Name:	khkf.jpg 
Views:	150 
Size:	125.6 KB 
ID:	11025Click image for larger version. 

Name:	caroloina.jpg 
Views:	140 
Size:	275.7 KB 
ID:	11026Click image for larger version. 

Name:	car.jpg 
Views:	147 
Size:	114.4 KB 
ID:	11027

    -----------------------------------------------------------------------------------------------------------------------------

    Maccaffertium pudicum




    Click image for larger version. 

Name:	pudi.jpg 
Views:	146 
Size:	95.2 KB 
ID:	11028



    __________________________________________________ ______________________________________-


  8. #20
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    Re: Mr. Cahill and the Sulphurs

    All I can say is.....
    I am sure glad fish, trout in particular, can't speak a lick of latin...............

    "I'm not out on the river to win." -Kieth Rutherford

  9. The Following User Says Thank You to lightenup For This Useful Post:

    dcabarle (09-20-2014)

  10. #21
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    Re: Mr. Cahill and the Sulphurs

    See the difference between them now


  11. #22
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    Re: Mr. Cahill and the Sulphurs

    Quote Originally Posted by Stenacron man View Post
    I am going to try this another way to show that they are not even the same genus. First lets review the Stenacron carolina. As you might know already from trout nut I am in the writing possess for a book called -- The complete history of the genus Stenacron 1839 forward. I am going to show you some illustrations that are for the book of the species Stenacron carolina. Then I will show you an illustration form biosystematic revision to the genus Stenonema 1979 Bednarik & McCafferty figure 84 for pudicum. I marked the illustration with red arrows. They are what are referred to as spiracular spots. The mayfly on the leaf with the subimago exuvia or skin next to it is a spinner. A spinner is easily defined by having transparent wings or as properly call hyaline. Both the yellow one and the one on the leaf have wings I can see through mean they are both in the spinner state. + notice the yellow one does not have spiracular spots on the sides of the abdomen. All species that have these spots have them through their entire life cycle, not just at one point in time or another, they are genetically fixed you might say to a species.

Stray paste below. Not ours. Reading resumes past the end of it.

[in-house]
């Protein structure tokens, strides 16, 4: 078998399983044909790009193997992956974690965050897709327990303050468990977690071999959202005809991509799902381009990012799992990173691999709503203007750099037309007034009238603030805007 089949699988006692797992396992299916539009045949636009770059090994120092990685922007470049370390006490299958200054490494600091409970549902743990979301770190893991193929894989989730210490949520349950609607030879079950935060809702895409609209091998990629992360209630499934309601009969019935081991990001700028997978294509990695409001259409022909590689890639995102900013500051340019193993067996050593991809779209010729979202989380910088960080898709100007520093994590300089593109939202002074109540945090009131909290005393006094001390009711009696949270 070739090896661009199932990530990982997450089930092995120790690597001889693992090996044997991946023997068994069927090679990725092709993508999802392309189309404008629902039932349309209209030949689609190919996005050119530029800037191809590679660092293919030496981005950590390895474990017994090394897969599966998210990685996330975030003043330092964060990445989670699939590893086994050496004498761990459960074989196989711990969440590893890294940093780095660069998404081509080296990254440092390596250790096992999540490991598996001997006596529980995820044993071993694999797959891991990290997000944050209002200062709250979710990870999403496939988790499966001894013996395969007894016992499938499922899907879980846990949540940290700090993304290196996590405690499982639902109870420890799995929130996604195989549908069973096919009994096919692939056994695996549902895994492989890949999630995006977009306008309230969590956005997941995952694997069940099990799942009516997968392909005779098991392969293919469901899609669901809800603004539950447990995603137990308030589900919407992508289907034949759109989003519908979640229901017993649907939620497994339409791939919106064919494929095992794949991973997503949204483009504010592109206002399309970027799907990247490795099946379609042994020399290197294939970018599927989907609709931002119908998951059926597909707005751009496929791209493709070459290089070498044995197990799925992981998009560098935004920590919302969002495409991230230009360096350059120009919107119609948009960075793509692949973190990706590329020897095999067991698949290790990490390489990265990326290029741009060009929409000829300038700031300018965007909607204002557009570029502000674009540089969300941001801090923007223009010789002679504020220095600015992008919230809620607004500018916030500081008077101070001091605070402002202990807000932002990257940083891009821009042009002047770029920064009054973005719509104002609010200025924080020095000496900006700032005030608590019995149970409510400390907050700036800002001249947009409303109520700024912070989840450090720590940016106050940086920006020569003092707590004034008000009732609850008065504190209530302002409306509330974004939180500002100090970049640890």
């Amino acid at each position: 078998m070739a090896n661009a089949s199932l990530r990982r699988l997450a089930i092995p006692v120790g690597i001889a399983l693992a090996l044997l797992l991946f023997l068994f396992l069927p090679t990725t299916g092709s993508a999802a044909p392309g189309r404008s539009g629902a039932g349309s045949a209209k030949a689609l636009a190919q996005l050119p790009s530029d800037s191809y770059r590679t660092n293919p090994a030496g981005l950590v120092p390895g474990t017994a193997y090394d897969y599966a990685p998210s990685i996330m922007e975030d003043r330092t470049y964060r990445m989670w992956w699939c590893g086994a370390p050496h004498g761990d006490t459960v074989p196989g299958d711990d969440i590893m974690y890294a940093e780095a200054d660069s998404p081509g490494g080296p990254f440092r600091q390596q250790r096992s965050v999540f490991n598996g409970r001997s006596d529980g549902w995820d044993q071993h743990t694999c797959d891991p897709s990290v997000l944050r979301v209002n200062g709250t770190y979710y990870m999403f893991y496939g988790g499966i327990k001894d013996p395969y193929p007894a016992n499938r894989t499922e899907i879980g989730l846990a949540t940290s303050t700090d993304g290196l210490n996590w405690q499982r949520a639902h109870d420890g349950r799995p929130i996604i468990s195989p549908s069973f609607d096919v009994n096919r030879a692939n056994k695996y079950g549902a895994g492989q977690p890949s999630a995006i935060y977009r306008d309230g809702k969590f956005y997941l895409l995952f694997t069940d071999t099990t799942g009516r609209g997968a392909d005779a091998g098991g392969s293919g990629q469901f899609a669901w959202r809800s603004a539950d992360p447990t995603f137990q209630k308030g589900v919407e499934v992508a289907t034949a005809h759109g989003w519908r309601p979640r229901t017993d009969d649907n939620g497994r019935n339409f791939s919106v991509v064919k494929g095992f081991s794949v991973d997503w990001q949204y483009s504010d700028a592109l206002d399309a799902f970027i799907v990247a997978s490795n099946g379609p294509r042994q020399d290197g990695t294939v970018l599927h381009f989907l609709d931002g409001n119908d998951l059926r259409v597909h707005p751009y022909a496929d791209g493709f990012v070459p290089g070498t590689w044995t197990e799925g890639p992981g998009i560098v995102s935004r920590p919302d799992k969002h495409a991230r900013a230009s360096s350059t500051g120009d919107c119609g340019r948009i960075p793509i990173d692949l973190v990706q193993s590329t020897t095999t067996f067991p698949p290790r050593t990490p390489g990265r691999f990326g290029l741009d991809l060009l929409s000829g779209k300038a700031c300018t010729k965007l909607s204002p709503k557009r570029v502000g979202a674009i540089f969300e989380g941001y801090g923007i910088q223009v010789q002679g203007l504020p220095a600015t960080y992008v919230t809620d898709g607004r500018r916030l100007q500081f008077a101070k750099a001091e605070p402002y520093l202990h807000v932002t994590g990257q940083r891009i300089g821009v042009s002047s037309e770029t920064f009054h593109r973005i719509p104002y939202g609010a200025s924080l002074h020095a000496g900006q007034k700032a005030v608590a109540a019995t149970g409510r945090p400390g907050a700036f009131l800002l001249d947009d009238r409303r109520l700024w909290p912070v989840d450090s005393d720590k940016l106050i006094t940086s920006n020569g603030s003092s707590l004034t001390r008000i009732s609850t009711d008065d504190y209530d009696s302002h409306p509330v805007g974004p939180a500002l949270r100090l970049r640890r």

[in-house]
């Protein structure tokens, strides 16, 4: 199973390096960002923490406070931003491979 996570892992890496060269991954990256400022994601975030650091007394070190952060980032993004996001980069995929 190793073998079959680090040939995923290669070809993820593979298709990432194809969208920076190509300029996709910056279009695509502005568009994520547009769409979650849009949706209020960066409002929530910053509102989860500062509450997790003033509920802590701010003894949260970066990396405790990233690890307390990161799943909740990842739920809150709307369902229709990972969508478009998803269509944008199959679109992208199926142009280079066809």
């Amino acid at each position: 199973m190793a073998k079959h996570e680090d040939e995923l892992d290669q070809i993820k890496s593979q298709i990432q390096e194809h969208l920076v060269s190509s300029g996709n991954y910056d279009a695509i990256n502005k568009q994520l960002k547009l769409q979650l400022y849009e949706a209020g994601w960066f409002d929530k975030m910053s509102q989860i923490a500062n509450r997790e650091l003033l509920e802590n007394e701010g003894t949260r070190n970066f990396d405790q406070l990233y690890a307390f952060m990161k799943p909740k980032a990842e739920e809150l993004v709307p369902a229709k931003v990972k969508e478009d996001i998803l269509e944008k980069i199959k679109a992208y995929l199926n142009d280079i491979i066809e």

__________________________________________________ _____

    Stenacron carolina

    Click image for larger version. 

Name:	gjgjcjc.jpg 
Views:	157 
Size:	389.9 KB 
ID:	11024Click image for larger version. 

Name:	khkf.jpg 
Views:	150 
Size:	125.6 KB 
ID:	11025Click image for larger version. 

Name:	caroloina.jpg 
Views:	140 
Size:	275.7 KB 
ID:	11026Click image for larger version. 

Name:	car.jpg 
Views:	147 
Size:	114.4 KB 
ID:	11027

    -----------------------------------------------------------------------------------------------------------------------------

    Maccaffertium pudicum




    Click image for larger version. 

Name:	pudi.jpg 
Views:	146 
Size:	95.2 KB 
ID:	11028



    __________________________________________________ ______________________________________-
    ...

    I don't know what to tell you...
    Tell ya what...
    show me photos of both of these species (other than mine)where they BOTH have tails that are three times the length of their bodies.

    I can't find any. And you're telling me that on the same day I photographed this 3x tail phenomena in two DIFFERENT species above my intermittent stream...

    John
    Some circumstantial evidence is very strong, as when you find a trout in the milk.--Henry David Thoreau

  12. #23
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    Re: Mr. Cahill and the Sulphurs

    Almost every male mayfly in the Heptageniidae family has tails that exceed twice the length. No matter the genus. Stenacron males work like this; all male Stenacron that are between the body size of 8-10 mm have tails that are exactly 22 mm. For Maccaffertium they are more like 18 mm. The female has to carry the male in flight to copulate and the long wide spent male tails are part of the balance theme. I believe I have laid it out as best as possible to show that they are not the same bug. However if you truly believe they are the same you have that right to do so.


  13. #24
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    Re: Mr. Cahill and the Sulphurs

    They don't appear to be the same species, but I'm not sure the one on the leaf is a M pudicum - it does not appear to be large enough (size 8-10), and tails appear to be 3X the length of the body, which is not typical of the Maccaffertium sp.

    It is also very likely that trout don't care and see both as a food item.